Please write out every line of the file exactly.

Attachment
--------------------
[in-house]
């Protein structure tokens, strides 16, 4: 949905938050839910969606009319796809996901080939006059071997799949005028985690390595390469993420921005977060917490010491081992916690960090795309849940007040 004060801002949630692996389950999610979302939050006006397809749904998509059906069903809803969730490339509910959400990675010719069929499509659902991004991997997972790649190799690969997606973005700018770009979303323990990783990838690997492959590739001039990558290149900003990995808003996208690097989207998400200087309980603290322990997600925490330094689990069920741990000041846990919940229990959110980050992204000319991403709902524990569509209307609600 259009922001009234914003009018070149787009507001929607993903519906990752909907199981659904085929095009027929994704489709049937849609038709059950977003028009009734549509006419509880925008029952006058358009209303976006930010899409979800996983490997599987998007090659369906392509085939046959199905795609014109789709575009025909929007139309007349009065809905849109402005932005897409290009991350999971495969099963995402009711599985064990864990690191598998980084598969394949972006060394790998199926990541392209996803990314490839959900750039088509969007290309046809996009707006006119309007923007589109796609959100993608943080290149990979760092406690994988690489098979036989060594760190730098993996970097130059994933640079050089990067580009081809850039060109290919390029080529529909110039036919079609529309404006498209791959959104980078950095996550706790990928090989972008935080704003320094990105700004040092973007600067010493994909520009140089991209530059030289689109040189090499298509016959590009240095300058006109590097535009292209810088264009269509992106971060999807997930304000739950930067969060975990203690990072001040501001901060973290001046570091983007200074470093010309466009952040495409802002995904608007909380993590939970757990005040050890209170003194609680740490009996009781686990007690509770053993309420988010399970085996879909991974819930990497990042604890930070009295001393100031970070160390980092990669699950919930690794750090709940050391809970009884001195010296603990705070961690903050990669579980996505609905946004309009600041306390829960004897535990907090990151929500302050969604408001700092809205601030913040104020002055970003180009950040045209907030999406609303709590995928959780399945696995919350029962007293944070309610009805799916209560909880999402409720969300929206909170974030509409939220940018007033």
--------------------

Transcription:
[in-house]
């Protein structure tokens, strides 16, 4: 949905938050839910969606009319796809996901080939006059071997799949005028985690390595390469993420921005977060917490010491081992916690960090795309849940007040 004060801002949630692996389950999610979302939050006006397809749904998509059906069903809803969730490339509910959400990675010719069929499509659902991004991997997972790649190799690969997606973005700018770009979303323990990783990838690997492959590739001039990558290149900003990995808003996208690097989207998400200087309980603290322990997600925490330094689990069920741990000041846990919940229990959110980050992204000319991403709902524990569509209307609600 259009922001009234914003009018070149787009507001929607993903519906990752909907199981659904085929095009027929994704489709049937849609038709059950977003028009009734549509006419509880925008029952006058358009209303976006930010899409979800996983490997599987998007090659369906392509085939046959199905795609014109789709575009025909929007139309007349009065809905849109402005932005897409290009991350999971495969099963995402009711599985064990864990690191598998980084598969394949972006060394790998199926990541392209996803990314490839959900750039088509969007290309046809996009707006006119309007923007589109796609959100993608943080290149990979760092406690994988690489098979036989060594760190730098993996970097130059994933640079050089990067580009081809850039060109290919390029080529529909110039036919079609529309404006498209791959959104980078950095996550706790990928090989972008935080704003320094990105700004040092973007600067010493994909520009140089991209530059030289689109040189090499298509016959590009240095300058006109590097535009292209810088264009269509992106971060999807997930304000739950930067969060975990203690990072001040501001901060973290001046570091983007200074470093010309466009952040495409802002995904608007909380993590939970757990005040050890209170003194609680740490009996009781686990007690509770053993309420988010399970085996879909991974819930990497990042604890930070009295001393100031970070160390980092990669699950919930690794750090709940050391809970009884001195010296603990705070961690903050990669579980996505609905946004309009600041306390829960004897535990907090990151929500302050969604408001700092809205601030913040104020002055970003180009950040045209907030999406609303709590995928959780399945696995919350029962007293944070309610009805799916209560909880999402409720969300929206909170974030509409939220940018007033």